If you have ever been on the Deep Time Walk, you will know what a profound sense it can evoke of the unhurried evolution of life on Earth throughout virtually all of its 4.6 billion years. Even bacteria, the first forms of life, didn’t appear for a billion years. Dinosaurs only appear as the end of the Walk comes into view. At the very end of the Walk, here come the humans – and, in the last flicker of geological time, they suddenly and shockingly wreak ecological havoc by burning fossil fuels and triggering climate change.
A well-known Deep Time Walk – popularised by Dr Stephan Harding, an ecologist from Schumacher College – is in Devon. It’s 4.6 kilometers long, with each metre corresponding to a million years. It is an opportunity to go beyond learning about the evolution of life on Earth as a series of cerebral facts to experiencing evolutionary time in the time it takes to walk. It’s a holistic experience of body, heart and mind. And in the last fifth of a millimetre of this walk, representing 200 years, we humans transform the Earth.
The Deep Time Walk at Hedgerley Wood, in Oxfordshire, is a compact version, with each step corresponding to 10 million years. It meanders along a public footpath through the lovely woods of the Hedgerley Wood Trust. Along the way, beautiful oak markers created by the artist Marcus Bolt indicate when various forms of life made their first appearance.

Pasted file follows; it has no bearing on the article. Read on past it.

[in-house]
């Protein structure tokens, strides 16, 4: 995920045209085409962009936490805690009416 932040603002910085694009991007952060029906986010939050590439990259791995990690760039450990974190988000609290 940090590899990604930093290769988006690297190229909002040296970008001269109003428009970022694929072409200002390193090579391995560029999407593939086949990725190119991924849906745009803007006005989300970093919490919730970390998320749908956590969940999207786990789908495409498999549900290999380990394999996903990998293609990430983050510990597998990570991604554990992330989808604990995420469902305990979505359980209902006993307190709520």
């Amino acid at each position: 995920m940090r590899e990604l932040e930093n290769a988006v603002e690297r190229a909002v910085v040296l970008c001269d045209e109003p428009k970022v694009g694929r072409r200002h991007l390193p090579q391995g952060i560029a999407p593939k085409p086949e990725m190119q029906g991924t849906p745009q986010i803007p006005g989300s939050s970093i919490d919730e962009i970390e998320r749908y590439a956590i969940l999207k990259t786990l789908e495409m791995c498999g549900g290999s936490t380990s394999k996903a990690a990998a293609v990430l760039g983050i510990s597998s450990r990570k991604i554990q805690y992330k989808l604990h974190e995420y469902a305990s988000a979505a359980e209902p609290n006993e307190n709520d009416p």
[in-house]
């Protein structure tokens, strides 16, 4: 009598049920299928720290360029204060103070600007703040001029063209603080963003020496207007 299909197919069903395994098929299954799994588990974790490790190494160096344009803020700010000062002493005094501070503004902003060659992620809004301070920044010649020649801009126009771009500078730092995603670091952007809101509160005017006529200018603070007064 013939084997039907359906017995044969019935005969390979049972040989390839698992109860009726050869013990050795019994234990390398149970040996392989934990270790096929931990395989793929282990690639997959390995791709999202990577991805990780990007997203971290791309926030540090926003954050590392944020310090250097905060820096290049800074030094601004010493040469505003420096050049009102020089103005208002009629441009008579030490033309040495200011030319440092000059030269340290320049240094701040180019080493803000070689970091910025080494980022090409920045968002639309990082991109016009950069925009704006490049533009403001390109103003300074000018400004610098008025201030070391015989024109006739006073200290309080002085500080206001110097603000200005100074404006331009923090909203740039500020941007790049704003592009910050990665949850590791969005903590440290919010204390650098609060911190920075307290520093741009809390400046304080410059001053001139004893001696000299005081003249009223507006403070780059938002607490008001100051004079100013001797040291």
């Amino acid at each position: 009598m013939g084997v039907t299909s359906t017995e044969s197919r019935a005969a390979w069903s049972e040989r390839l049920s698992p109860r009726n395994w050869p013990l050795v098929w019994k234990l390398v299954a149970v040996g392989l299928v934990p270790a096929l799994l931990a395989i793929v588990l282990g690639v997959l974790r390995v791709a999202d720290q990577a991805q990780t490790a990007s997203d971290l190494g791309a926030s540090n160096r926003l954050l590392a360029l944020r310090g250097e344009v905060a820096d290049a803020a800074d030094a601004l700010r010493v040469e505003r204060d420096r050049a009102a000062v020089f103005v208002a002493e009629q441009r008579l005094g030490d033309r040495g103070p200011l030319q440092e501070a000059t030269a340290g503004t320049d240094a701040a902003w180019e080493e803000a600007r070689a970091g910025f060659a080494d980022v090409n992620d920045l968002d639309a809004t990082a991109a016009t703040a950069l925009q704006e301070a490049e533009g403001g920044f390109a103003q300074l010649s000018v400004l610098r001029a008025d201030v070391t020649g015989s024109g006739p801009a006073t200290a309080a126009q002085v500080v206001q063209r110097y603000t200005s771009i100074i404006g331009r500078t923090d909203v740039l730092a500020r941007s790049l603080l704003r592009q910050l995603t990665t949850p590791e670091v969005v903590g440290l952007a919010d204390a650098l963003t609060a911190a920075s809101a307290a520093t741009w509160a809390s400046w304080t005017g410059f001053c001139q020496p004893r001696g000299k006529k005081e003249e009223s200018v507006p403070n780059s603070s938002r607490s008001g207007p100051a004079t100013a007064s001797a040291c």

You can visit Hedgerley’s Deep Time Walk at OX39 4BW, starting where the public footpath meets the road. It’s free – but wear outdoor boots unfazed by mud.
Here’s how it’s described:
“During the dramatised walk between and scientist and a fool, you learn how Gaia, our Earth, evolved over this vast expense of geological time. It will help you understand where humans came from, what we are a part of, and the destructive impact we are now having on the Earth’s complex climate in the blink of a geological eye.”
The story that emerges when you take the walk is powerfully summed up by Stephen Harding.
In the the last fifth of a millimetre of this walk, representing 200 years, we humans have transformed the Earth for ever. Since the Industrial Revolution our burning of fossils fuels has led to a climate catastrophe that threatens to very existence of human life on Earth. It’s a crisis that demands the most urgent action.
1. This is what the journey looks like, from the point of view of a Deep Time walker at Hedgerley Wood:
2. And here’s an edited version of Dr Stephan Harding’s great version of the walk, with Stephan giving the commentary to his students:
3. If ever you find yourself in Swanage, you’ll see an even shorter version of the Deep Time Walk. The markers here are cut into stone and every step represents 15 million years. As a bonus, the stones are interspersed with quotes from poems.